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Remote Control

By Leslie Jill Patterson

You fled to the mountains nearly four weeks ago, landing in a bar named The Grit, seated beside three cowboys who recognized immediately the woman you were.

They knew you stuffed your suitcase in a hurry and surely didn’t come to Colorado for camping in the mountains—because it was fifty degrees outside and dropping, and, even so, you wore a sleeveless dress and city-girl sandals with leather daisies arching over your feet. You avoided eye contact, propping a book around your plate and pretending to read when they took the bar stools next to yours. You ordered off the kid’s menu and packed half of it out in a to-go box, so you were clearly guarding every dime. They probably even knew you tucked your wedding ring inside your purse before you walked through The Grit’s door. And when Billy Scales invited you to his equine program—where women caught in hazardous marriages learned to tug a rein resolutely, steering their lives away from vows they should have never spoken—your story was so obvious, he pitched his invitation in the same pragmatic vein that he mentioned where you could find a low-rent apartment and which local bank offered free checking.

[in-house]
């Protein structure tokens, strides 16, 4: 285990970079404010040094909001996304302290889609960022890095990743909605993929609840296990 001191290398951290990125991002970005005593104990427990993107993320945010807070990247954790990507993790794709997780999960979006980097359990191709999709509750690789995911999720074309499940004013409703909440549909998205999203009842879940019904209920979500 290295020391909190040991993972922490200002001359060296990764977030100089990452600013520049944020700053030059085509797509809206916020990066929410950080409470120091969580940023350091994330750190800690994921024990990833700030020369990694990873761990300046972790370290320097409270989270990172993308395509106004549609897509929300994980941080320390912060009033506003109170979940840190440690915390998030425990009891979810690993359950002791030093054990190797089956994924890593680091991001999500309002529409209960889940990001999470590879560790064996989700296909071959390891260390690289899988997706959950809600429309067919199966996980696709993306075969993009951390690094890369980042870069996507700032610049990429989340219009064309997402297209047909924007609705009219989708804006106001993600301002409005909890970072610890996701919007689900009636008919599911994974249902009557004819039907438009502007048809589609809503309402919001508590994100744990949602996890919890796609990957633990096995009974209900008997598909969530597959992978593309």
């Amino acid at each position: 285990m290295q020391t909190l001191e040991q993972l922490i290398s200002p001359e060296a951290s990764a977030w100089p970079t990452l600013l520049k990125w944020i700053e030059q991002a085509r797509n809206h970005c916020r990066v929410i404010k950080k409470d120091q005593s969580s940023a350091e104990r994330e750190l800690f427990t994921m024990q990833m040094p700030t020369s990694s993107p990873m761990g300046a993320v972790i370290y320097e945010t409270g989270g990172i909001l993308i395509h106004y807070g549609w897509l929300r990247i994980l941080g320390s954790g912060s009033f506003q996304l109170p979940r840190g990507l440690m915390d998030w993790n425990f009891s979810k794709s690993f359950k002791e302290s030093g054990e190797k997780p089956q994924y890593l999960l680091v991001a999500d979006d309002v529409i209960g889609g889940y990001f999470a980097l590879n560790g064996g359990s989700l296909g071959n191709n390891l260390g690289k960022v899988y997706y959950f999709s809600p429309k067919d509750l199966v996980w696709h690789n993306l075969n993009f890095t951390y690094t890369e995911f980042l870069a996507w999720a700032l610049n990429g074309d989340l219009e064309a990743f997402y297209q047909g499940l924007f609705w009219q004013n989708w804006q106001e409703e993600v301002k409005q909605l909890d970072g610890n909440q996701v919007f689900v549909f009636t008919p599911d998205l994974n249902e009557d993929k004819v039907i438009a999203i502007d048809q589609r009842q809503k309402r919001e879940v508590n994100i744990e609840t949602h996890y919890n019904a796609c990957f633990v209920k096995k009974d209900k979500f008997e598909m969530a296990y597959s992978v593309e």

Now, a mere month later, you’d like to think you’re cocking the walk. Maybe it’s your financial independence—your job as cashier at the local mercantile as well as a part-time gig shoveling stalls for Billy at Eagle Hill Ranch, the bank account with only your name on it—that’s boosted your nerve. Maybe it’s the little apartment you’ve rented, the bottom floor of an old Victorian, the driveway hidden from the street, two vague tire trails in the grass veering off your neighbor’s drive, behind the oak bushes in their front yard. Or maybe it’s simply the fact that your husband hasn’t followed on your heels, galloping into this wilderness town, armed and ready for a showdown. Whatever the reason, your bravery defies logic. 


About the Author

Leslie Jill Patterson’s prose has appeared in The Rumpus, Prime Number Magazine, Creative Nonfiction, and other journals. She has received the Southwest Literary Award and Prime Number Magazine’s 2017 Fiction Award. She teaches in the creative writing program at Texas Tech University, serves as editor of Iron Horse Literary Review, and works as the narrative strategist for defense teams representing indigent men and women charged with capital murder and facing execution in Texas.